Today, not only homes, but also offices and public spaces are unimaginable without the most important symbol of Christmas: the Christmas tree. But since when are we setting up a Christmas tree, why bother with decorations and why are we using evergreen trees for them?
The Base of the Christmas Tree: Firs and other Evergreens
Christmas trees are traditionally made of firs or pines – but where does this habit come from? Why not use locally available varieties of wood (such as oak or beech) for this purpose? The answer lies in the traditions of ancient cultures.
Numerous archaeological finds prove that evergreen plants have long been respected by many ancient cultures – like Germanic, Roman, Egyptian and Celtic peoples – as symbols of life and survival. Also, the same ancient cultures celebrated the birthday of the sun god – who was Mithras in Roman religion – in December, around the winter solstice. According to myths, Mithras, the god of the rising sun and light, was born on December 25, and the day of his birth was greeted with evergreen branches hung up in the homes of Roman inhabitants. Later, when Christianity became a state religion, this celebration was merged with the day of Jesus’ birth.
Nonetheless, records show that early Christians despised anyone who decorated their homes with evergreens in the middle of winter because the habit was associated with the pagan faith. However, slowly the two festivities and their customs converged, but we had to wait until the Middle Ages when evergreen branches transformed into the pine tree setting we know as the Christmas tree today.
The First Christmas Tree: Martin Luther’s Invention?
Unfortunately, we do not know who set up the first Christmas tree. According to some sources, the origin of the Christmas tree is a popular medieval custom of sacrificing a young life by cutting down a young tree – referring to Christ’s martyrdom. In all likelihood, this custom has blended with the old pagan tradition of selecting the young tree from the pines, in order to celebrate with an evergreen, a symbol of living forever.
According to others, the custom was introduced by Martin Luther, the father of Protestant religion, when he wanted to please his children. In any case, we know for sure that Christmas trees were first planted at the end of the 15th century, in Germany.
Christmas Tree Decorations
The first Christmas trees were decorated mainly with red apples symbolizing the apple of paradise – this symbolism is still recalled today by the popular spherical Christmas tree ornaments. Wafers, gingerbread, sweets and ornaments made of wood and textiles also appeared very soon in the decoration. Trees were lit by candles only for a long time, gradually replaced by electric bulbs in the 20th century. An important element of the Christmas tree – probably as a tradition of the Sun God and the symbolism of light – is sparkle: something that Christmas tree decorators have achieved primarily through glass decorations since the late 19th century. An other symbol is hidden in the tree topper: traditionally, it designates the Bethlehem star.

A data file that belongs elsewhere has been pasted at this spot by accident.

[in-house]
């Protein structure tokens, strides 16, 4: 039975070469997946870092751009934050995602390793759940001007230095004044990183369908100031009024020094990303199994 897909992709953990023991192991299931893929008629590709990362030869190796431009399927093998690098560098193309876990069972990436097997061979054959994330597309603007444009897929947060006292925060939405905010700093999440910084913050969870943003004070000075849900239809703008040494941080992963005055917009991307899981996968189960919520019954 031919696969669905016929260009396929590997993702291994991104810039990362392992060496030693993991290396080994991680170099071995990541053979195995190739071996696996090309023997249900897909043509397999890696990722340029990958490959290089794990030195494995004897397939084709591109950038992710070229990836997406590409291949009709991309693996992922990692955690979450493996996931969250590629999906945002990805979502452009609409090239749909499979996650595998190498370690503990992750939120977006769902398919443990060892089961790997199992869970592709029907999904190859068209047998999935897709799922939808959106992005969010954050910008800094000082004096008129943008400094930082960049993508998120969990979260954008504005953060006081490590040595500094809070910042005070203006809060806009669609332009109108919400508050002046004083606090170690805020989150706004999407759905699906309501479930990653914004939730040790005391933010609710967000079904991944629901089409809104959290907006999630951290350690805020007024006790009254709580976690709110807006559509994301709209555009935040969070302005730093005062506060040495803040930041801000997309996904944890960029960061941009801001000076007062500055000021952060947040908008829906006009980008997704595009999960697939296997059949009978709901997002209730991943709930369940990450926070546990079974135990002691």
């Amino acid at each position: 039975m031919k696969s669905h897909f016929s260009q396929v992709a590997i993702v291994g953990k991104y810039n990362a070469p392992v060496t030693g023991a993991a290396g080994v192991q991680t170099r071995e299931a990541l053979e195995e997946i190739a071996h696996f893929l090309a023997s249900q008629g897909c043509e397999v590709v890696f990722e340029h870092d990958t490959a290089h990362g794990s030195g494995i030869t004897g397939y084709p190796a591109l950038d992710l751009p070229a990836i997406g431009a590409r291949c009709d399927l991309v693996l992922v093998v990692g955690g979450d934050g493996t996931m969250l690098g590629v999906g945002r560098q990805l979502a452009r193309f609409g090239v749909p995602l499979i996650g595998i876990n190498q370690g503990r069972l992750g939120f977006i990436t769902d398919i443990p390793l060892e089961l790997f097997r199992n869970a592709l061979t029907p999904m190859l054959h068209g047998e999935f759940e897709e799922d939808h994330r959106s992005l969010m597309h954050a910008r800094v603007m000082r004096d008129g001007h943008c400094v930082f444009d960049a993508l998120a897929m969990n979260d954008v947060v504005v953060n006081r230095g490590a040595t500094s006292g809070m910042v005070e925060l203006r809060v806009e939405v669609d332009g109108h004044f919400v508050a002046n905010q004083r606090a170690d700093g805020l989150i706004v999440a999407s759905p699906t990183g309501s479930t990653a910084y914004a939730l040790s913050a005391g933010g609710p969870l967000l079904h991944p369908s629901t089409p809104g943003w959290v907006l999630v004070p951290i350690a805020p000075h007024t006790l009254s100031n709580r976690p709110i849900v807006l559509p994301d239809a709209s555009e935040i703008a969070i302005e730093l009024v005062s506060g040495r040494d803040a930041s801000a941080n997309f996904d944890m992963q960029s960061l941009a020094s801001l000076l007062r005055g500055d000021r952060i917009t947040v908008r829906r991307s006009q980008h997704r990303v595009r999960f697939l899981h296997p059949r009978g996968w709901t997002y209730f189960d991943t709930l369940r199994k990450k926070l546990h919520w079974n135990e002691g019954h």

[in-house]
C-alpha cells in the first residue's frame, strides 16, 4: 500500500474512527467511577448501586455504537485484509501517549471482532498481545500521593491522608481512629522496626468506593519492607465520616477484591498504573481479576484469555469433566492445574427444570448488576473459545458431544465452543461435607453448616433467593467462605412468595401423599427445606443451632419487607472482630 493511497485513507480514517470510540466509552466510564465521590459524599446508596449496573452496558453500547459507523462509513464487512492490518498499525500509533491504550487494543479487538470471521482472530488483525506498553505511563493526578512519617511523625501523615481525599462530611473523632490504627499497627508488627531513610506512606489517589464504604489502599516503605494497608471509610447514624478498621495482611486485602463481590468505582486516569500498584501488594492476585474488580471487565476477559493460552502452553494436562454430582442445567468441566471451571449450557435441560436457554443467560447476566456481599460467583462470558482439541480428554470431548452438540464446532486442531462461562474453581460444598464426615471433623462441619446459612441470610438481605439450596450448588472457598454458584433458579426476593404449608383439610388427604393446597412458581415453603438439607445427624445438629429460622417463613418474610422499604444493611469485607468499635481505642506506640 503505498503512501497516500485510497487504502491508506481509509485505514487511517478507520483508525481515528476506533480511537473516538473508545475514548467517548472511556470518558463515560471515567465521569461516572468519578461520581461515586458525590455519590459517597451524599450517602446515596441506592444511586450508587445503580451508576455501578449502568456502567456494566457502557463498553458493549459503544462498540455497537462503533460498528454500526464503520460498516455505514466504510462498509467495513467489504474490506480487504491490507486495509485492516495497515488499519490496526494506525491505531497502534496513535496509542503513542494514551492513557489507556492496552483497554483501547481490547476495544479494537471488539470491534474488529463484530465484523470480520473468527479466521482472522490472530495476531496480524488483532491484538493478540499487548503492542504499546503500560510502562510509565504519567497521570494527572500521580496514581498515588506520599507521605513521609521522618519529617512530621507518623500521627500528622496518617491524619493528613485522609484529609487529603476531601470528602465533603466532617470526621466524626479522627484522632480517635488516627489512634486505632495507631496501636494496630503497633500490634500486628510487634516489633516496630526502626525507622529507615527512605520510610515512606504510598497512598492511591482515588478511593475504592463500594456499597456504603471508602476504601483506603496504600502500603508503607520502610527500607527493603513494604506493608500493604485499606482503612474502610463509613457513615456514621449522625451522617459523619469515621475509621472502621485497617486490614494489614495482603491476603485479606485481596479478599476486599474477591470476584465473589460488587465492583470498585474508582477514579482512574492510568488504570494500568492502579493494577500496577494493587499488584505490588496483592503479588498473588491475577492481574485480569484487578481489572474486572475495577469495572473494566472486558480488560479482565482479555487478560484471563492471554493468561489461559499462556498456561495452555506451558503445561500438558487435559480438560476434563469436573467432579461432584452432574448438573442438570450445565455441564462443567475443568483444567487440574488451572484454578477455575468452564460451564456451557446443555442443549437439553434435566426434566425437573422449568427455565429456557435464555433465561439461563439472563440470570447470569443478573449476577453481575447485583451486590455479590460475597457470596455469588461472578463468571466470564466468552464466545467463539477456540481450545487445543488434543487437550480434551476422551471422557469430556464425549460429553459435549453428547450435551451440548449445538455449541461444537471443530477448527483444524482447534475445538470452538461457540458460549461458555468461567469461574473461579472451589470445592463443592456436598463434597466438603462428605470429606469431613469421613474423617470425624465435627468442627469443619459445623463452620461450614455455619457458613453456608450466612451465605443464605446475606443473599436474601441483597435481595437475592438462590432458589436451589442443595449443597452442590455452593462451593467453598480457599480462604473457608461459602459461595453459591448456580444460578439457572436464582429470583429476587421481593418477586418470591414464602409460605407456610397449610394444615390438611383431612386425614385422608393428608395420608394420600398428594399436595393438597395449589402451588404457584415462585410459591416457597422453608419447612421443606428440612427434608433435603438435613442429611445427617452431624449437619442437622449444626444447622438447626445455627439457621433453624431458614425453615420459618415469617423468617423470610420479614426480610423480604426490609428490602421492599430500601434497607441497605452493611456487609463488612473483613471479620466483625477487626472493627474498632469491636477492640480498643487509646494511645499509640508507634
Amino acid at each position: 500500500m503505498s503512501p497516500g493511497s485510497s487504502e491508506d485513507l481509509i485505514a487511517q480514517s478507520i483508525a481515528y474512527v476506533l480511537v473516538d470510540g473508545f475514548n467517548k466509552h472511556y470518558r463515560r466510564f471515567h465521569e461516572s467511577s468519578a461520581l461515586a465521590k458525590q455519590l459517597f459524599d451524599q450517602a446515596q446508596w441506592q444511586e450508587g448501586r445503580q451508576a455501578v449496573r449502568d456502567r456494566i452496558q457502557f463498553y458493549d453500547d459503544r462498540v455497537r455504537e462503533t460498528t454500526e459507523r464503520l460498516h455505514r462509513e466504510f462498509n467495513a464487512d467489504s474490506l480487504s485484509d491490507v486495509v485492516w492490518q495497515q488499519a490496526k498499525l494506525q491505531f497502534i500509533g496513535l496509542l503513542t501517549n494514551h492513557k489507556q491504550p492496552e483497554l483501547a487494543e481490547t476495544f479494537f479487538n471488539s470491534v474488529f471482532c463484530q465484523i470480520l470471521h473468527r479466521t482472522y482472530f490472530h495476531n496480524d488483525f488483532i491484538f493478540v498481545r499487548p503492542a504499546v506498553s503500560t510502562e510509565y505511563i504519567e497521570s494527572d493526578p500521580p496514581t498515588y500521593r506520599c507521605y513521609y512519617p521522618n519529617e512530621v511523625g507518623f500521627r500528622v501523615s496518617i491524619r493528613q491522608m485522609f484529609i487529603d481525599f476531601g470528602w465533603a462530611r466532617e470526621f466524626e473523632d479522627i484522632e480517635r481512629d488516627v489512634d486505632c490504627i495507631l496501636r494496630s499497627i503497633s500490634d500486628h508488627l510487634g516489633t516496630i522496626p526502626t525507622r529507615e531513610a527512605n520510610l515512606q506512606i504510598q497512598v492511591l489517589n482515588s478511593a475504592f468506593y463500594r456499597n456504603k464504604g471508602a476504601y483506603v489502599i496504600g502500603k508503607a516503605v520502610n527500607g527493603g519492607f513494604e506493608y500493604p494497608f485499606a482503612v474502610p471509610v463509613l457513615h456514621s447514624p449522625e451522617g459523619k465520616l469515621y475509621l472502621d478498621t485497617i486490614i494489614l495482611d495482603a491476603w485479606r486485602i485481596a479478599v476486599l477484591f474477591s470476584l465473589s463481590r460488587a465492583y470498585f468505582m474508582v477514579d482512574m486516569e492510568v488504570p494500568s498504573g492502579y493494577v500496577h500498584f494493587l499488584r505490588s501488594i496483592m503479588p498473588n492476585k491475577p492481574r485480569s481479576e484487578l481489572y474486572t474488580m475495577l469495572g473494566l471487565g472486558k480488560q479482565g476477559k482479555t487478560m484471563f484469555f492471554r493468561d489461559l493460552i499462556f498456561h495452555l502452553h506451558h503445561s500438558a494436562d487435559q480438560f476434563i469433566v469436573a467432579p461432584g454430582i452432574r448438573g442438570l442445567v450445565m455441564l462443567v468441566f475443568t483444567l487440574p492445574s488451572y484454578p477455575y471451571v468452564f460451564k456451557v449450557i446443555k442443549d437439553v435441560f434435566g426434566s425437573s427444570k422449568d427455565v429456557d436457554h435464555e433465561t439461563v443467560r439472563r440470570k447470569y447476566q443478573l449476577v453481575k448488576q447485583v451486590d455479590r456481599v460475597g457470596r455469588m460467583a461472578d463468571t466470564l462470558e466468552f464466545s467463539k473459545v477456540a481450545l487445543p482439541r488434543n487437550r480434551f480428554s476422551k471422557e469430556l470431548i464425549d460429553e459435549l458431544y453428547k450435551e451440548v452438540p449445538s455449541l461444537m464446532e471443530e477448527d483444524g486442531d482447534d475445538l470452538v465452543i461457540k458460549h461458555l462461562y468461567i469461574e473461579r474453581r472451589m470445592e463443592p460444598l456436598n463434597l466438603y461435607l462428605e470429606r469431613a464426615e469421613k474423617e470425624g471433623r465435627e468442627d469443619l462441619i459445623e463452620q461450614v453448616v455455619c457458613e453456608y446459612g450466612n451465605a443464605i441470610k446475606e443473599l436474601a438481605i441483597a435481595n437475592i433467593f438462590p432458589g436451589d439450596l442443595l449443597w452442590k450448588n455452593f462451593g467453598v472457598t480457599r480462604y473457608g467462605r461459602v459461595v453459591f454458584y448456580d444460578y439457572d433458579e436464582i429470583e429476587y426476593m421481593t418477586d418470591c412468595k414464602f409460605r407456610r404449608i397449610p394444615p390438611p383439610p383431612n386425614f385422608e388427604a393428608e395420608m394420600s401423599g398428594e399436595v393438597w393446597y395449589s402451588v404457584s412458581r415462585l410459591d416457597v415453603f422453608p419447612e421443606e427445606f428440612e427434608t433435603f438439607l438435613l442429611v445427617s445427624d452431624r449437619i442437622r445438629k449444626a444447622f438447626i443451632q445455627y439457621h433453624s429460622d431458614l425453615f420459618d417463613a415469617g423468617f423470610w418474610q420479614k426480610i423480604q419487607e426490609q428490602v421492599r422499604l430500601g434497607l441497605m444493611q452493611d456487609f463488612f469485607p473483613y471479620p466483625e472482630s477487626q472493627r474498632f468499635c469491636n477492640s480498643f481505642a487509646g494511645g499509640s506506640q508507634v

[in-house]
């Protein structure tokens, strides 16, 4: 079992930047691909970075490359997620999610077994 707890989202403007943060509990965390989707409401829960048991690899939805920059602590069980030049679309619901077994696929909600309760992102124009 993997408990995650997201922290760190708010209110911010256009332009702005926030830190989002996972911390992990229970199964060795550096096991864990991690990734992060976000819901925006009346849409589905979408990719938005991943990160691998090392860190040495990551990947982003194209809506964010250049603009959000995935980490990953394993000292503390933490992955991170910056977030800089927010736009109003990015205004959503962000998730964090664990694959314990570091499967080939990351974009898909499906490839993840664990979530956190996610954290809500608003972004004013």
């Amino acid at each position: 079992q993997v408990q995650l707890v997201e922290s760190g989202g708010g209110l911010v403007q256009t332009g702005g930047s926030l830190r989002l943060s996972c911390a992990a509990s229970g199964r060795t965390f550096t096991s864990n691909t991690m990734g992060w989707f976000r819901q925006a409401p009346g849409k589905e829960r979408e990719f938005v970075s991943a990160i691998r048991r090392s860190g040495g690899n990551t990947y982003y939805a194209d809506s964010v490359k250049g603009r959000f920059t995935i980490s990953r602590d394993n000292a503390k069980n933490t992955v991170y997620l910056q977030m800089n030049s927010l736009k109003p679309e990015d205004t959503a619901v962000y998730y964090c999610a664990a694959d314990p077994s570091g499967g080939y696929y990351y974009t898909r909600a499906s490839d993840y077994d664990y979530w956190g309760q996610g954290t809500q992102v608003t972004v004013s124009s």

Christmas Tree Becomes Popular
In the mid-18th century, the tradition of making Christmas trees began to spread massively in Germany and then throughout Europe. The first Christmas tree in Hungary is said to have been set up by the founder of the first Hungarian kindergarten: Teréz Brunszvik, in 1824 – but unfortunately there is no proof of the authenticity of this data. But surely, in the Western world, Christmas tree fashion began to spread rapidly when Queen Victoria set herself a Christmas tree and let herself being photographed underneath it, together with her large family in 1848: she immediately created fashion – across the ocean and beyond. By the 20th Century, the tradition of setting up a Christmas tree was widespread throughout the Christian world, and today there is almost no home where it would not appear.
Variations of the Christmas tree
In Hungary, the Christmas tree must be set up by December 24 and dismantled on January 6 at the Epiphany. In other countries, especially where pine is not available in large numbers – such as in southern Italy – Christmas trees are replaced by mallards and nativity scenes. Orthodox Christians celebrate Christmas Eve on January 6th – setting up a Christmas tree is less important for them, while in the UK and the United States – not least because of commercial considerations – trees are set up in public spaces and shopping malls as soon as in October.
Christmas trees are available today in countless sizes, colors, shapes, and decorations – from beautiful, solid pine trees, full of traditional ornaments, to modern, colorful fake trees that can be our companions for years to come. The possibilities are endless – with some dedication, anyone can create a unique Christmas tree that is both a worthy decoration of the season and will remain in our family’s memory for a long time.
Tune in for the holiday with us! Visit our shops where you will find many Christmas tree decorations, Christmas accessories and plenty of inspiration. We are looking forward to seeing you!